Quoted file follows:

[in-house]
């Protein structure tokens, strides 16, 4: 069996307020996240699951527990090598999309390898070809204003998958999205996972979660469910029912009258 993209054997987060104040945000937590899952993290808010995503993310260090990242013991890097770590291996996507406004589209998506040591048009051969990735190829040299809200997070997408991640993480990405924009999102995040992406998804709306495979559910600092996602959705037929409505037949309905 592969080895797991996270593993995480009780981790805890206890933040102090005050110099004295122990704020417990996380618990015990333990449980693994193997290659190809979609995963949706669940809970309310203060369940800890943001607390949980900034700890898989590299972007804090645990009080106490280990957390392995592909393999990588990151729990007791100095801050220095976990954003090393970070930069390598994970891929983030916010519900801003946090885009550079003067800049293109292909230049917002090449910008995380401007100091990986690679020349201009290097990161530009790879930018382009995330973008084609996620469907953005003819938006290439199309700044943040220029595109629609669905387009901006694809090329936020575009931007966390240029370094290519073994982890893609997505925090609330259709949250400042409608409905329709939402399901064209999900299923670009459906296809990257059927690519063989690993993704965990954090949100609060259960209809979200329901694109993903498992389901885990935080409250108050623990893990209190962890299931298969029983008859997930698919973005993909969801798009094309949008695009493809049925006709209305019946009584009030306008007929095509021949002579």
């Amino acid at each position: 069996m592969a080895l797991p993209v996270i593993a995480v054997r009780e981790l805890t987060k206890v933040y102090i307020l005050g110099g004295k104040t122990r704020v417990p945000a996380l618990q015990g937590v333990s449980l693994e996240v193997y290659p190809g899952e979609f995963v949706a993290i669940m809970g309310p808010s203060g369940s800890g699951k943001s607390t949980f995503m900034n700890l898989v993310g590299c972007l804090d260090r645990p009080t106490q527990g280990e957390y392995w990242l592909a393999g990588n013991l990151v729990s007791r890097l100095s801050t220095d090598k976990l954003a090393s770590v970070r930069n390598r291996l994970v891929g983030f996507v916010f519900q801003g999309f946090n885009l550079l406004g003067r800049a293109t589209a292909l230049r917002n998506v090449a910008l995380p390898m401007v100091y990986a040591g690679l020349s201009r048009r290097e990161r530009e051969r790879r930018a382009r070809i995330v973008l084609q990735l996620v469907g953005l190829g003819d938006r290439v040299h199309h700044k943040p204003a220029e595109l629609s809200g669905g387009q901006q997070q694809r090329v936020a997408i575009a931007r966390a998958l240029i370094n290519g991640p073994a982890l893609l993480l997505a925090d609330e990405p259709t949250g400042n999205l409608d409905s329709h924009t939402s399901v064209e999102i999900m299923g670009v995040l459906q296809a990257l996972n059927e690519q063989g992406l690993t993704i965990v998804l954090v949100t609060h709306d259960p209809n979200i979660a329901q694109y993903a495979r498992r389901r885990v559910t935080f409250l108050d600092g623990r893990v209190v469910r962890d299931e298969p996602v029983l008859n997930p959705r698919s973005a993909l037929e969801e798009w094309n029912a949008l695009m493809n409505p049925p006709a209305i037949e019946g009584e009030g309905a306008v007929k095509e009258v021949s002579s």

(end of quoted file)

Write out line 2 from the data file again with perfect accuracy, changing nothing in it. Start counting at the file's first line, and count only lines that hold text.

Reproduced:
């Protein structure tokens, strides 16, 4: 069996307020996240699951527990090598999309390898070809204003998958999205996972979660469910029912009258 993209054997987060104040945000937590899952993290808010995503993310260090990242013991890097770590291996996507406004589209998506040591048009051969990735190829040299809200997070997408991640993480990405924009999102995040992406998804709306495979559910600092996602959705037929409505037949309905 592969080895797991996270593993995480009780981790805890206890933040102090005050110099004295122990704020417990996380618990015990333990449980693994193997290659190809979609995963949706669940809970309310203060369940800890943001607390949980900034700890898989590299972007804090645990009080106490280990957390392995592909393999990588990151729990007791100095801050220095976990954003090393970070930069390598994970891929983030916010519900801003946090885009550079003067800049293109292909230049917002090449910008995380401007100091990986690679020349201009290097990161530009790879930018382009995330973008084609996620469907953005003819938006290439199309700044943040220029595109629609669905387009901006694809090329936020575009931007966390240029370094290519073994982890893609997505925090609330259709949250400042409608409905329709939402399901064209999900299923670009459906296809990257059927690519063989690993993704965990954090949100609060259960209809979200329901694109993903498992389901885990935080409250108050623990893990209190962890299931298969029983008859997930698919973005993909969801798009094309949008695009493809049925006709209305019946009584009030306008007929095509021949002579």